By Kevin Drawbaugh
WASHINGTON (Reuters) - The No. 2 Democrat in the U.S. Senate said on Wednesday he will push to amend a massive Wall Street reform bill with a measure addressing credit card fees affecting retailers.
So-called "interchange" fees are charged to supermarkets, convenience stores and other merchants by firms such as Visa and MasterCard every time a customer uses a credit card. Fees totaled $48 billion in 2008, up from $42 billion in 2007.
"We're going to have a bill that addresses the interchange fee and try to bring some fairness to it," Senator Richard Durbin said in remarks on the Senate floor. "This is one of the major concerns of retailers and businesses.
"We're not saying there shouldn't be an interchange fee," he added. "We're saying it should be reasonable."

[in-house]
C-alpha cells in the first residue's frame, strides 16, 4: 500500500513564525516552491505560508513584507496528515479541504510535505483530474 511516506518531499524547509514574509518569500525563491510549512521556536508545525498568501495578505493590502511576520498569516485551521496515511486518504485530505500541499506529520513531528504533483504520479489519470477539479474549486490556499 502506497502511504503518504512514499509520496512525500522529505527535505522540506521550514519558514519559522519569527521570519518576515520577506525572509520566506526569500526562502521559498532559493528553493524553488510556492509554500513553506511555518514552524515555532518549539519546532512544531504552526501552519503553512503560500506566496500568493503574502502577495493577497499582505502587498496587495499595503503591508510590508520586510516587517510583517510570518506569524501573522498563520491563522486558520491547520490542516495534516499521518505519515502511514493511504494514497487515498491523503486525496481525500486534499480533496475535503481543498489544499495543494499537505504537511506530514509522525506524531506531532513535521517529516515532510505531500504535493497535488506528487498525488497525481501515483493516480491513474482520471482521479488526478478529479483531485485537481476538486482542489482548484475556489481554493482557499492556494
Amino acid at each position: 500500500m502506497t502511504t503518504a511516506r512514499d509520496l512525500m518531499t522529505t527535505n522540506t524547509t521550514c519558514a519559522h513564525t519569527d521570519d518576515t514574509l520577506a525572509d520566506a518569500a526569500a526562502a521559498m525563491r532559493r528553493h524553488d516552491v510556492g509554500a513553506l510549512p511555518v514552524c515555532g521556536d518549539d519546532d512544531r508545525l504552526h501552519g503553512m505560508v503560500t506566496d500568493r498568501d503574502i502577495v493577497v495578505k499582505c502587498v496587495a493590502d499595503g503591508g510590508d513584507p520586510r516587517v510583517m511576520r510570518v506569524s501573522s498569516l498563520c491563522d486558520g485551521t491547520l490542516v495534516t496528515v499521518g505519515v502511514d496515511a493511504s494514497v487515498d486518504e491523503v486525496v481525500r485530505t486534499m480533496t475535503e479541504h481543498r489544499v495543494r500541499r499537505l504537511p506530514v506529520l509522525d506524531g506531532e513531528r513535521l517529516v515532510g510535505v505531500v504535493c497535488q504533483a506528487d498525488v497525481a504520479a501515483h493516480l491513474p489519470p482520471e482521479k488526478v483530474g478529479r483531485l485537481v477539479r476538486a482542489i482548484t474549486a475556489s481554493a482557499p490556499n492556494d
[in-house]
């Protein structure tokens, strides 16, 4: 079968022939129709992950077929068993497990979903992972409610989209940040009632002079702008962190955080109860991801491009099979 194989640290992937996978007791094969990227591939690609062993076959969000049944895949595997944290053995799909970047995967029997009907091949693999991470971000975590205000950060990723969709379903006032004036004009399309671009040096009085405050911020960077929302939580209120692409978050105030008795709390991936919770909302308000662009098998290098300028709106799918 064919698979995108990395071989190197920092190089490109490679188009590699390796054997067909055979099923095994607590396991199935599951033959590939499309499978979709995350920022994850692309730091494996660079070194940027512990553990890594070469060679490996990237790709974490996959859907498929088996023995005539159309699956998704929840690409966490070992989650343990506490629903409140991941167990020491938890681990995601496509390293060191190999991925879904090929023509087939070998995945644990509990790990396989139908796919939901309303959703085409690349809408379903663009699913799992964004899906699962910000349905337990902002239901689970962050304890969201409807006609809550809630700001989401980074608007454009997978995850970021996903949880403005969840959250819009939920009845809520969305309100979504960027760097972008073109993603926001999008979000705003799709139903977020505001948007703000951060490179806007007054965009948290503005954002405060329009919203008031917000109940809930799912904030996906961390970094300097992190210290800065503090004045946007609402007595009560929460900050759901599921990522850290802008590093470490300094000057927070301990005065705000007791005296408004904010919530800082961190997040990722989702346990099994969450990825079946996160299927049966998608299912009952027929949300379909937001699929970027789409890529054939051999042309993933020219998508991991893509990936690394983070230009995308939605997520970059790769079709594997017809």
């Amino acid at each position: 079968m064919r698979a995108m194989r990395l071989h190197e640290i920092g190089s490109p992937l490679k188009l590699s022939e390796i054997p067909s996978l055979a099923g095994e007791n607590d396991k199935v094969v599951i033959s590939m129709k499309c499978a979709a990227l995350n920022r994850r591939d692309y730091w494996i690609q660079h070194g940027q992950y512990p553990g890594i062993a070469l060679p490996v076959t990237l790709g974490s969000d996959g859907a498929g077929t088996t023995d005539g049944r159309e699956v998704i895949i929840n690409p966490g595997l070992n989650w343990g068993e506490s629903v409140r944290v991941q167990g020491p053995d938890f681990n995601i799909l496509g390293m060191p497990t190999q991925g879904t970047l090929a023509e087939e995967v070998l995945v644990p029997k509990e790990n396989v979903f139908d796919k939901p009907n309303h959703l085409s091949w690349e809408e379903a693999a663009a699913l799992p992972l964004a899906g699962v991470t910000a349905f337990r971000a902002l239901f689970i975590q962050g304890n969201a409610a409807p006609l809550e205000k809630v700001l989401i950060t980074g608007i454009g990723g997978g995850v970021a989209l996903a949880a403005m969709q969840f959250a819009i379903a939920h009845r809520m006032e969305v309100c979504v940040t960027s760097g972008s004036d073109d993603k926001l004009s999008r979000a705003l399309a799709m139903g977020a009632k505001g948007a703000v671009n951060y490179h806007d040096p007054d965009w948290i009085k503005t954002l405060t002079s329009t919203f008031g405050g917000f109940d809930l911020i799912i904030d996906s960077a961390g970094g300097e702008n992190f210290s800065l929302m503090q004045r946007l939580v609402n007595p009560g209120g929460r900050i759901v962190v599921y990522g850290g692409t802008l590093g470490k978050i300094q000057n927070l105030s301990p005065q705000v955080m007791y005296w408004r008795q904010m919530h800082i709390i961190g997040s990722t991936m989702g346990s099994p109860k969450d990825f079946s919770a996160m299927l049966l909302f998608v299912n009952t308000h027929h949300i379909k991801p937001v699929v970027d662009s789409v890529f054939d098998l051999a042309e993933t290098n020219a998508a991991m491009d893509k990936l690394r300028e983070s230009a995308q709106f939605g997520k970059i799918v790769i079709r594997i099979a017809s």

Analysts say they do not expect Durbin's proposal to be approved this year, but a wave of public anger at the financial industry is giving momentum to proposals in Congress to crack down hard on banks and capital markets.
Fears of changes to interchange fees have recently hurt shares of Visa and MasterCard, Sanford C. Bernstein analyst Rod Bourgeois said on Monday. A congressional hearing on the issue was held last week, adding to those fears.
Three amendments affecting interchange fees, including Durbin's, are under discussion in Congress, said Concept Capital policy analyst Jaret Seiberg.
"The danger here is that these amendments open the door to future interchange legislation or regulation. So we see the industry fighting to derail these provisions," he said.
Durbin's proposal would let merchants give discounts to customers who use one type of credit card over another, or who pay by cash or some means other than by credit card. They could also set minimum purchase levels for using a credit card.
"The measure is relatively benign, which means it will be hard to defeat ... This is the amendment to watch," Seiberg said in a research report.
(Editing by Dan Grebler)